The Ballad of Gregory Rigano

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Tod Kelly

Tod is a writer from the Pacific Northwest. He is also serves as Executive Producer and host of both the 7 Deadly Sins Show at Portland's historic Mission Theatre and 7DS: Pants On Fire! at the White Eagle Hotel & Saloon. He is  a regular inactive for Marie Claire International and the Daily Beast, and is currently writing a book on the sudden rise of exorcisms in the United States. Follow him on Twitter.

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77 Responses

  1. Avatar Chip Daniels says:

    This Administration makes me feel like we are living in a scene out of Huckleberry Finn, or the Music Man, or Elmer Gantry, or any other description of the dark underbelly of our society where people have unbounded gullibility and credulousness and are the perfect prey of con men and charlatans.Report

  2. Avatar Saul Degraw says:

    His pick of schools is interesting. SUNY Binghamton is the flagship SUNY but still largely a second tier university. Not a mill but not a Cal, Michigan, William and Mary, or Virginia. Hofstra is a tier two or three law school in suburban New York. Not the worse school but there are many other superiors ones to it in the area. So it is not the obvious bullshit if he tried to present himself as a Harvard graduate with a Rhodes scholarship. He very well could have gone to those schools. Perhaps he had a hard time landing a job after law school or any level of graduation and just needed to branch on to anything to make his fortune. First it was crypto and now the useless drug for COVID.

    All of this gets aided by the fact that American politics has serious cases of people with Oppositional Defiant Disorder who rush in to defend charlatans just because libs are denouncing them.

    And this was all before Trump began urging people to inject disinfection. I can predict who is going to “well actually” this story even though the makers of Lysol and Detterol felt the need to release statements against injection of their products. But hey, doing anything besides “well actually” means agreeing with libs and you can’t have that right.Report

    • Avatar Chip Daniels in reply to Saul Degraw says:

      The defense seems to be that the President was merely babbling incoherently, and its unfair to extract a clear meaning from his gibberish.Report

      • Avatar Saul Degraw in reply to Chip Daniels says:

        Some defense.Report

      • Avatar JS in reply to Chip Daniels says:

        It’s moved onto “The President was being sarcastic” which is some ballsy gaslighting.

        Meanwhile, conservatives in general are going with “The President was really talking about [insert cutting edge cancer treatment about UV light] or [insert light therapy for closing wounds] or insert [chemo therapy is basically poisoning yourself slowly], so he’s really just synthesizing all these cutting edge treatments and asking for outside the box thinking!”.

        Which is just so sad. He wasn’t. His conception of the virus and it’s effect on the human body is equivalent to a stain on a counter. He was told sunlight or disinfectants could kill it , so he just openly wondered why no one had thought to wipe down someone’s lungs, and then said “Look into that”.

        He doesn’t understand cells. Or viruses. He does understand germs on surfaces — he’s a big germaphobe, which isn’t a bad thing to be right now. So that’s it. That’s the President. Briefed by the best people in the world, has the CDC on call, and he’s openly wondering why doctor’s haven’t tried giving someone’s lungs a good scrub, or injecting some lysol right into the problem since it kills the viruses.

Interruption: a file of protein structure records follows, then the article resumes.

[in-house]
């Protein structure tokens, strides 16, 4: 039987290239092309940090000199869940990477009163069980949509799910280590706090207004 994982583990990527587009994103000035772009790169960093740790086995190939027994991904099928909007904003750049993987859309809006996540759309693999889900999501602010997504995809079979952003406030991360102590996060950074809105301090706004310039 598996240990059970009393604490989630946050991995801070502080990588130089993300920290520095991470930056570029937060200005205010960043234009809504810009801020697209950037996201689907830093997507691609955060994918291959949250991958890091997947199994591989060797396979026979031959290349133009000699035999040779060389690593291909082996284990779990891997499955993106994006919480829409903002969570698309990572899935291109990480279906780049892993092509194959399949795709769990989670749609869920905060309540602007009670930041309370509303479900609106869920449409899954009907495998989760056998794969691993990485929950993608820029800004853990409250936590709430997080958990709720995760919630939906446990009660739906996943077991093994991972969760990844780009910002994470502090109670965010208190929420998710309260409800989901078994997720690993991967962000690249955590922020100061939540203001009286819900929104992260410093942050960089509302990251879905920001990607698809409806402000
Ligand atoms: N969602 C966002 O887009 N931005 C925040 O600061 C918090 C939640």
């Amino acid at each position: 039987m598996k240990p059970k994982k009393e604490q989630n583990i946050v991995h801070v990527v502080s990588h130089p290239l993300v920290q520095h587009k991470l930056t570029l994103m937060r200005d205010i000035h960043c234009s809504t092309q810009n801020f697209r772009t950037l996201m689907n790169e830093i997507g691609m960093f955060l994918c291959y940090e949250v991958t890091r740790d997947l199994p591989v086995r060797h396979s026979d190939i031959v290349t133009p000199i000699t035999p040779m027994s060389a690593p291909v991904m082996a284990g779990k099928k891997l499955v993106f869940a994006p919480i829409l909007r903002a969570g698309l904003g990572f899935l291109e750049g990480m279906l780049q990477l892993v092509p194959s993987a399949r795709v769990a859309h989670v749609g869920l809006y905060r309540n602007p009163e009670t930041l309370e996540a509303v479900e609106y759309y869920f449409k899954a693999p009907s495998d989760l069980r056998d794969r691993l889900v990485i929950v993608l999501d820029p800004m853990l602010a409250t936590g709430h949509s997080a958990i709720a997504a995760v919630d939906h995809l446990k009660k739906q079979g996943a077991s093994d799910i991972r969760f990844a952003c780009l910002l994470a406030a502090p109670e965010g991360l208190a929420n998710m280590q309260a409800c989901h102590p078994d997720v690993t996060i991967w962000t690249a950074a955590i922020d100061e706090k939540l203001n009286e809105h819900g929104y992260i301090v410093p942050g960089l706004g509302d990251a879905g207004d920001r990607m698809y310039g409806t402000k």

That’s the world we live in. That’s a President with 43.4% support. A man so dumb he openly wondered why we don’t bleach the lungs of people in the ICU.Report

        • Avatar Philip H in reply to JS says:

          and people are doing it. I saw a short story on one of the aggregators that authorities in Maryland had fielded 100 or calls within 24 hours of his remarks about people wanting to know what disinfectants and how much to dose.Report

          • Avatar JS in reply to Philip H says:

            Well, and I am deeply disturbed to find this out, bleach enemas are a thing.

            A supposed cure to autism.

            As one might expect, the results start with “horrific and torturous” into move right into “lethal”. Shredded intestinal lining, internal chemical burns, all the stuff any person who has so much as gotten a whiff of bleach when opening a bottle could predict.Report

        • Avatar Stillwater in reply to JS says:

          And in a classic “Trump bites man” story, Breitbart got out front of the disinformation campaign by arguing that Trump never said what he in fact said only to be undercut by Trump himself, who admitted he said it but only meant it sarcastically.Report

          • Avatar Chip Daniels in reply to Stillwater says:

            In all the essays and histories I’ve read about the reign of Stalin, there is a common refrain about how there is that instant when the party line switches, and every peasant has a terrible moment, wondering exactly when it will be safe to discard yesterday’s truth and embrace today’s, but not too warm of an embrace and not too quickly, for fear that tomorrow’s truth will mark him as a traitor.Report

    • Avatar Philip H in reply to Saul Degraw says:

      Every day my respect for the NYT and WaPo go down because of sh!t like this. And yet they are still orders of magnitude ahead of other outlets in terms of actual New Reporting.Report

    • Avatar Brandon Berg in reply to Saul Degraw says:

      You need to stop outsourcing your critical thinking to Scott Lemieux, because he’s really not very good at it. Here’s the tweet:

      At a White House briefing, President Trump theorized — dangerously, in the view of some experts — about the powers of sunlight, ultraviolet light and household disinfectants to kill the coronavirus

      The phrase “dangerously, in the view of some experts” modifies “President Trump theorized.” That is, some experts say that it was dangerous for Trump to say what he said. Nothing in this sentence suggests any controversy over the safety or efficacy of bleach injections.